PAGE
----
Article appeared Sunday, June 27, 2015 in the Dallas Morning News
Dangling from a tree limb, soothed by soft breezes, frills of lime-green leaves and mountain views, my worries disappear like the fog we climbed through to get up this poplar.
Some of my happiest hours as a child were spent climbing trees. To recapture that joy, I signed up for a guided climb in Virginia’s Blue Ridge Mountains in April.
The guide, Bob Wray, belongs to a small, passionate fraternity of expert recreational tree climbers who guide thrill-seekers up trees. He launched Blue Ridge Tree Climbing 10 years ago after perfecting his techniques, which involve ropes tied with several kinds of knots.
“I’m a knots guy,” Wray says. Good thing, since our progress — and lives — depend on them.
“It’s simple, but the first 12 feet are not easy,” he tells us about his method. He guides folks of all levels and ages on his acreage in Meadows of Dan, a scenic mountain meander south from Roanoke, and nearby at Primland, a luxury resort with eclectic offerings from golf to geocaching to clay-shooting.
The area’s carpeted with oak, hickory, poplar and other trees, ablaze with brilliant and muted greens until its famous fall color sets in.
At the get-go, he dismisses my concerns about hoisting my weight. “My approach is technique-based, not strength-based,” he says.
For my first climb, I face a different challenge: Rain-soaked bark guarantees my feet will slip. Don’t worry, Wray says; his technique doesn’t require steady trunk contact. “Be prepared to slip!”
Don’t even think about cleats or other equipment that would leave a trace. Wray has the utmost respect for trees, our silent climbing partners that invigorate us with oxygen and beauty.
Up, up and away
Having chosen a poplar for our climb, Wray demonstrates how to put on the safety harness and use various carabiners, metal coupling links with safety closures.
Next, climbing basics: Place either foot in a yellow loop, lift that knee, lightly grip the running rope with both hands beneath the top knot (no death grip needed), thrust the loop foot downward and stand up straight without leaning into the tree, use one hand to push up the top knot, then sit down in the harness and relax.
Sounds complicated, but after a few clumsy tries, I discover what “a good one” feels like: natural and energy-efficient. Resting a few moments in the harness between upward thrusts is key to a fun climb without huffing and puffing. “You want to conserve energy,” Wray says.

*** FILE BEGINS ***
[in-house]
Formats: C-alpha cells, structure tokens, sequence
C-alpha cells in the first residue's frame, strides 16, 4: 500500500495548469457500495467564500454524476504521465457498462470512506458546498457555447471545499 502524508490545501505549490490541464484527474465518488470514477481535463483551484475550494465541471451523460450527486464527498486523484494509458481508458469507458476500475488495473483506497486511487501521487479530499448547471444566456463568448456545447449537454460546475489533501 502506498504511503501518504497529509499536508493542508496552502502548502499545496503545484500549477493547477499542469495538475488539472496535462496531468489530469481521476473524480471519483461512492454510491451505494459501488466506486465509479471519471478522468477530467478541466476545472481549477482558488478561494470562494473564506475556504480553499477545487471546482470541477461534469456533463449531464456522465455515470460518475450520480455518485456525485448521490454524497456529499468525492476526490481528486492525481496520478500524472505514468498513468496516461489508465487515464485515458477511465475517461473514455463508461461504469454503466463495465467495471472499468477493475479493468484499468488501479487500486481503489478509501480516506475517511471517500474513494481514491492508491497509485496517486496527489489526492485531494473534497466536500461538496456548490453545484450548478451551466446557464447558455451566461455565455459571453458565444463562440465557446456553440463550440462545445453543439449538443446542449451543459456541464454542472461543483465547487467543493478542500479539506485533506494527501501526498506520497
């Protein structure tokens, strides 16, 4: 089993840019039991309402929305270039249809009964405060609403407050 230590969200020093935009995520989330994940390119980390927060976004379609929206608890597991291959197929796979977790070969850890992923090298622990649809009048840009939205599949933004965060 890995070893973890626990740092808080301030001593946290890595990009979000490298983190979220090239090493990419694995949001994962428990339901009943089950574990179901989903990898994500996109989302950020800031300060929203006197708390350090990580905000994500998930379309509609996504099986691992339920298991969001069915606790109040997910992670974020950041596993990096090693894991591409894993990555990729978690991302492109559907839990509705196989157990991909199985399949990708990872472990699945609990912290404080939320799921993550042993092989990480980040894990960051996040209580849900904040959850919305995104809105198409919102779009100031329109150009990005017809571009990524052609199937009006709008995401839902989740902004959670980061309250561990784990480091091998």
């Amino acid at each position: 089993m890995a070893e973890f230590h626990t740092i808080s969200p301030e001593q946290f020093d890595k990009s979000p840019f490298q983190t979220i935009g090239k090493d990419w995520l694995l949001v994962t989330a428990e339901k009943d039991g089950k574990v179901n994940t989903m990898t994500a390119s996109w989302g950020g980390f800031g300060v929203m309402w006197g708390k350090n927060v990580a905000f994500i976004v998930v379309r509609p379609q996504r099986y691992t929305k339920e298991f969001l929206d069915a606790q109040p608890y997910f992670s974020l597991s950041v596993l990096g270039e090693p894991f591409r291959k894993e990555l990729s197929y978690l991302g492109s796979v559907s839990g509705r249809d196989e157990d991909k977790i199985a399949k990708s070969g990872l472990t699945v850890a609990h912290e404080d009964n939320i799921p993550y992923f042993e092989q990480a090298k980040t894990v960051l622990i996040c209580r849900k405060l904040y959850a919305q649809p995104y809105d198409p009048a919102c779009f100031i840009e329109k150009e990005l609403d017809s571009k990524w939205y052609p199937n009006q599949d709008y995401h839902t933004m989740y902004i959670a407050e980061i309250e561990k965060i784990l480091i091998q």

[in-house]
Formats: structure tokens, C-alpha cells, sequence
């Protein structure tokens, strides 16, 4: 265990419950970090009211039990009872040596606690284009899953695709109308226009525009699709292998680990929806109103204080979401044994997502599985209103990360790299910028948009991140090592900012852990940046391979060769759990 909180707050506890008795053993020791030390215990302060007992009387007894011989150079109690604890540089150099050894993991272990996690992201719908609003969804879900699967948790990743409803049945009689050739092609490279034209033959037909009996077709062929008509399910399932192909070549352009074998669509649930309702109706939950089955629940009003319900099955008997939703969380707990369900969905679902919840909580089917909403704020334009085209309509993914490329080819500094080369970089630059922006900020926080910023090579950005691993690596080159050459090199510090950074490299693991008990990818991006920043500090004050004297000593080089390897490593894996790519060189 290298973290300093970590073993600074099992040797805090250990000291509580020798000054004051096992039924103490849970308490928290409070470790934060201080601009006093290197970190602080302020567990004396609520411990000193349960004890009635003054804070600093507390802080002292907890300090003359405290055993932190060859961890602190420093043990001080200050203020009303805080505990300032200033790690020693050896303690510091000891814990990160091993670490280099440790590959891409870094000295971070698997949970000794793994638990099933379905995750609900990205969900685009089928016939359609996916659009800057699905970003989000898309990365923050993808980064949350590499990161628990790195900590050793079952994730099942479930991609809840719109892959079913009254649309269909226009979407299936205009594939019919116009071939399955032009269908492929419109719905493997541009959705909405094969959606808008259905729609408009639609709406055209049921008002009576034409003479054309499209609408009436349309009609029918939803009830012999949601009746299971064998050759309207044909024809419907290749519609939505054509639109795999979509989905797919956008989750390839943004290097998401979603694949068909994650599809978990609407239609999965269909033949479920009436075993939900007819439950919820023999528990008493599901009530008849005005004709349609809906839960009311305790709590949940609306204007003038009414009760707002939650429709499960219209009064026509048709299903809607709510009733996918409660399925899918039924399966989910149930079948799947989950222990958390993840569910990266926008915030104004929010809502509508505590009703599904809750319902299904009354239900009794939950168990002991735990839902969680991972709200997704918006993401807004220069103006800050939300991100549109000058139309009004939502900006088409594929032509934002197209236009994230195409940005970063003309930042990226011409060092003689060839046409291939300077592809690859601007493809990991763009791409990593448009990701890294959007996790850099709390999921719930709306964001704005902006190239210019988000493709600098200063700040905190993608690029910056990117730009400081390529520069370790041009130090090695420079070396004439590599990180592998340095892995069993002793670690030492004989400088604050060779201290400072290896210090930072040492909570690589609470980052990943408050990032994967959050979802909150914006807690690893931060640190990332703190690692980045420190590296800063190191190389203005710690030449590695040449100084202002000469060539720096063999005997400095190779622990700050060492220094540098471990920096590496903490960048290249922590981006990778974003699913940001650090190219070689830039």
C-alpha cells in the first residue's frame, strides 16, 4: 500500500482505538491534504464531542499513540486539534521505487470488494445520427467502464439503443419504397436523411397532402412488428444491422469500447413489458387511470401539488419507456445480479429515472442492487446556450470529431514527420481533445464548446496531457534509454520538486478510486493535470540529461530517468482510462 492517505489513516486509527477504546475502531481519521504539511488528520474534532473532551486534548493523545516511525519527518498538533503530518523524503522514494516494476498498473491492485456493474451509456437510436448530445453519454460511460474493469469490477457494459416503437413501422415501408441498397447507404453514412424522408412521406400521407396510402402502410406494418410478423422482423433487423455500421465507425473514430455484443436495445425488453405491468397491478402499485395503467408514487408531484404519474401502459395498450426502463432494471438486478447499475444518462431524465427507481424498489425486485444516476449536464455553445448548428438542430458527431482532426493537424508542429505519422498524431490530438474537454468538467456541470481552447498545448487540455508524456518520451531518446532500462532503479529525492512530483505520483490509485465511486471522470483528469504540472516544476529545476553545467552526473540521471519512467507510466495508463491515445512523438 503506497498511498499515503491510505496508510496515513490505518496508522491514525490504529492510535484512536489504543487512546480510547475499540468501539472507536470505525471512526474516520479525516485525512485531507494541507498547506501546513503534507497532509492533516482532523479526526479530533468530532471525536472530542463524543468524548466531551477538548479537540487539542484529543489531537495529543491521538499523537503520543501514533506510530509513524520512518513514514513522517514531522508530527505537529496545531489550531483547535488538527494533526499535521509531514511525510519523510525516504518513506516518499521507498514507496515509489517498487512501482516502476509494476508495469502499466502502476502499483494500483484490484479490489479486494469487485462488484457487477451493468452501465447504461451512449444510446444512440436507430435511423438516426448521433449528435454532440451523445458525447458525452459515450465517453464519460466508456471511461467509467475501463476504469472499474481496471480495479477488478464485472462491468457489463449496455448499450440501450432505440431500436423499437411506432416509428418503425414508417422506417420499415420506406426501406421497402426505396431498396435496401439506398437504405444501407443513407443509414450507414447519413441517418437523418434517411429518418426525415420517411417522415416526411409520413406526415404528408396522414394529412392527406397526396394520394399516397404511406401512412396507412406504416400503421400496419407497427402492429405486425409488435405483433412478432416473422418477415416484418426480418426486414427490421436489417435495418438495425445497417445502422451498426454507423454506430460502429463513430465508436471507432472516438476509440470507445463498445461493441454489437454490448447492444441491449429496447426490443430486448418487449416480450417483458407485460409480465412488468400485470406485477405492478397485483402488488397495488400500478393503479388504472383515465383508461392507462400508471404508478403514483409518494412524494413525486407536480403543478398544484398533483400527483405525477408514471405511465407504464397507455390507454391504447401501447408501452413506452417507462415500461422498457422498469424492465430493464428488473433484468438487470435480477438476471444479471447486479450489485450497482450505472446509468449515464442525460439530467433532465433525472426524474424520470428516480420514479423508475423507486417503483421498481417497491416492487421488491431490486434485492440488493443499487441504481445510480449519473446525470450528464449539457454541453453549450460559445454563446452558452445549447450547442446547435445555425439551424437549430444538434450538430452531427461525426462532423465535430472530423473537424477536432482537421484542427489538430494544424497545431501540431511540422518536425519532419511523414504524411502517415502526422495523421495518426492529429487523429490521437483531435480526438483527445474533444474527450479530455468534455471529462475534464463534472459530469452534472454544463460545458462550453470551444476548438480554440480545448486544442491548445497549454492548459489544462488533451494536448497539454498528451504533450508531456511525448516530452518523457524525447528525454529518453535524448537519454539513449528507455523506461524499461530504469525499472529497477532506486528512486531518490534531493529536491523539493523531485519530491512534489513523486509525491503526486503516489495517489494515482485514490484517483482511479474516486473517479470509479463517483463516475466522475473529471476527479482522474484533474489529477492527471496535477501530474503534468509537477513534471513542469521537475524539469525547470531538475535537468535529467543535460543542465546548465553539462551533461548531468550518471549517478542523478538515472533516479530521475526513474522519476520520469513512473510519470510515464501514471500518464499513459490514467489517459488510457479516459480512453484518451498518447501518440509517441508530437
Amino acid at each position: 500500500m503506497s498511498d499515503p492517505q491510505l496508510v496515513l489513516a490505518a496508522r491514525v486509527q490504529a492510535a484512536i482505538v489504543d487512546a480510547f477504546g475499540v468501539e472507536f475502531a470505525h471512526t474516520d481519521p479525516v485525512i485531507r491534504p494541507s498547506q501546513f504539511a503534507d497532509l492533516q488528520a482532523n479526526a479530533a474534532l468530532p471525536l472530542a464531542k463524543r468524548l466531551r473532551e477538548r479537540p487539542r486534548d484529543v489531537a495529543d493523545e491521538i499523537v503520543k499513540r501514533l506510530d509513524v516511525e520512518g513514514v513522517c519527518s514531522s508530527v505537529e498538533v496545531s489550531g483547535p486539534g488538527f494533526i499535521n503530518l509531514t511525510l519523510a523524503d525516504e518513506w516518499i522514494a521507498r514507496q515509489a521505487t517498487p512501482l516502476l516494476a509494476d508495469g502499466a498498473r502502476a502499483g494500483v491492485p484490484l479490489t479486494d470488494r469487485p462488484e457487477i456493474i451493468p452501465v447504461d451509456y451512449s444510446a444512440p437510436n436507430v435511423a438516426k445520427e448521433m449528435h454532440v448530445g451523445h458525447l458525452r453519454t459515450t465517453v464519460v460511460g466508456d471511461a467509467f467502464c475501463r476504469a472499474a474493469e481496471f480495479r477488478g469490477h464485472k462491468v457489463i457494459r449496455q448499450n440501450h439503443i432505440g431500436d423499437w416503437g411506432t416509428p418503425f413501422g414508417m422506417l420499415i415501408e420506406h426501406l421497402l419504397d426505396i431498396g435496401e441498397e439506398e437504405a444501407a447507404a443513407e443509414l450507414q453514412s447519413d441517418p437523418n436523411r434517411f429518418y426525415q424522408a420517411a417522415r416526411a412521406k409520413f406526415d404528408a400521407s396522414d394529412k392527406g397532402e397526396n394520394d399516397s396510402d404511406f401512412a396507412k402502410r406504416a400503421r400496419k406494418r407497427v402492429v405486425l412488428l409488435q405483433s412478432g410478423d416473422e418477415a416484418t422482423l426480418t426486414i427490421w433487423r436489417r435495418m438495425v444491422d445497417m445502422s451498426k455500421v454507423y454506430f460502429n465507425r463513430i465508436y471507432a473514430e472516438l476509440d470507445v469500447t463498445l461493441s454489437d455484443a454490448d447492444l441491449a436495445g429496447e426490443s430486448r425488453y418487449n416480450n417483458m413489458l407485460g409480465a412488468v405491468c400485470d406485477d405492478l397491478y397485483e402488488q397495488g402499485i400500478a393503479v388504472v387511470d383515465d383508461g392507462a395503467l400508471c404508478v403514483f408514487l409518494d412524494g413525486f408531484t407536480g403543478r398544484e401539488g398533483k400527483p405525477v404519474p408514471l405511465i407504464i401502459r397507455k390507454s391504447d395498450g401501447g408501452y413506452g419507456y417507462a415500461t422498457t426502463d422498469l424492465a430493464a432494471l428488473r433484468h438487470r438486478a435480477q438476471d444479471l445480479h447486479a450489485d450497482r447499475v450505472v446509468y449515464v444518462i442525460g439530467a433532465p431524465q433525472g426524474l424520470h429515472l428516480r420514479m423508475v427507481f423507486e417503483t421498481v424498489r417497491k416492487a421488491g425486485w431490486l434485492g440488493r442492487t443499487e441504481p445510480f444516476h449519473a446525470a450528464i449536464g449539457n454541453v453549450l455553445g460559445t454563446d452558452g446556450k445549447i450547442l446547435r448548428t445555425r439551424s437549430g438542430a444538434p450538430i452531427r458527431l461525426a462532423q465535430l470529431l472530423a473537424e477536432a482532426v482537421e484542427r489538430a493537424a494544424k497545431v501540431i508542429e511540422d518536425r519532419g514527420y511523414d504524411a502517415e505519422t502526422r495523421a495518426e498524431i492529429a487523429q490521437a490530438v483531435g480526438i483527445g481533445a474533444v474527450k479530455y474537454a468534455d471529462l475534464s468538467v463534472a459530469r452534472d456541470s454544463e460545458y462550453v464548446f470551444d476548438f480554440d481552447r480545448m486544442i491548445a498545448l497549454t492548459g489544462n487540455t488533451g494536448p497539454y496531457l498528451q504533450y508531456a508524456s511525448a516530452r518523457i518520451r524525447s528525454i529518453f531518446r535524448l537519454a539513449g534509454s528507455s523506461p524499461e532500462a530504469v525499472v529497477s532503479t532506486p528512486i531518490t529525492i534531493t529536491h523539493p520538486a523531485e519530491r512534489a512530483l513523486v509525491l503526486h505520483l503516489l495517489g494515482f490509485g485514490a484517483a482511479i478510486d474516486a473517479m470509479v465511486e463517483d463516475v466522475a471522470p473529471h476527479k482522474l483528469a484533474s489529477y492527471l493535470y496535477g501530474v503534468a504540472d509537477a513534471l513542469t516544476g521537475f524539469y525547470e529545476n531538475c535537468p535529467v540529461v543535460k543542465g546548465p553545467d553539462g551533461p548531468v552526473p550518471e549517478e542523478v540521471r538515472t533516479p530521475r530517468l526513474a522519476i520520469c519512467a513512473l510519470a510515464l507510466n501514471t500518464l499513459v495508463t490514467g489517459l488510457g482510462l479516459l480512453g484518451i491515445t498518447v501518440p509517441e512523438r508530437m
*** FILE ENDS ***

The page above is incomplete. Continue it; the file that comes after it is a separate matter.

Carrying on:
During some rest stops, I swing. It’s a freeing feeling. My body senses the security of the knots system. I am not going down. Wray says there’s no need to watch the Blake’s Hitch that, when pushed up with my hand, locks in place until my next push. “Trust the knot — it will always be there.”
Hanging on a limb
Wray has climbed overhead to attach, using only ropes, a hanging chair complete with foot rest. Here I rest before heading to higher branches, maybe 60 feet up. Breezes gently rock the chair like a cradle.
Wray sets up ropes on higher limbs so we can continue upward, and we do. The foray ends with rappelling down to terra firma.
Unless lightning’s in the forecast, Wray is usually out “vertical hiking” favorite trees named for beloved people and dogs. His office is an open-sided shelter, his conference room a clearing with scrap-wood stools circling a fire pit. “There’s a euphoria, a calmness, a magical thing that happens every time I climb,” he says. “It’s an addiction, a good addiction.”
Above it all
While swaying aloft, I ask about climbers who get cold feet. Wray recalls a woman who stopped, not far off the ground, gripped by fear. But she pushed upward, eventually reaching the air-chair. That’s where she stayed, for 45 minutes, as Wray guided her husband to higher altitudes. When they returned, she was sound asleep in the chair, her blissful expression suggesting extreme satisfaction.
The fog lifts to reveal a 360-degree view of mountains carpeted by trees. Glorious shades of green include the lime hue of leaves adorning our poplar. Between the Blue Ridge beauty and feel-like-a-kid-again thrills, I’ve forgotten the past and future. It’s time to relax in the now.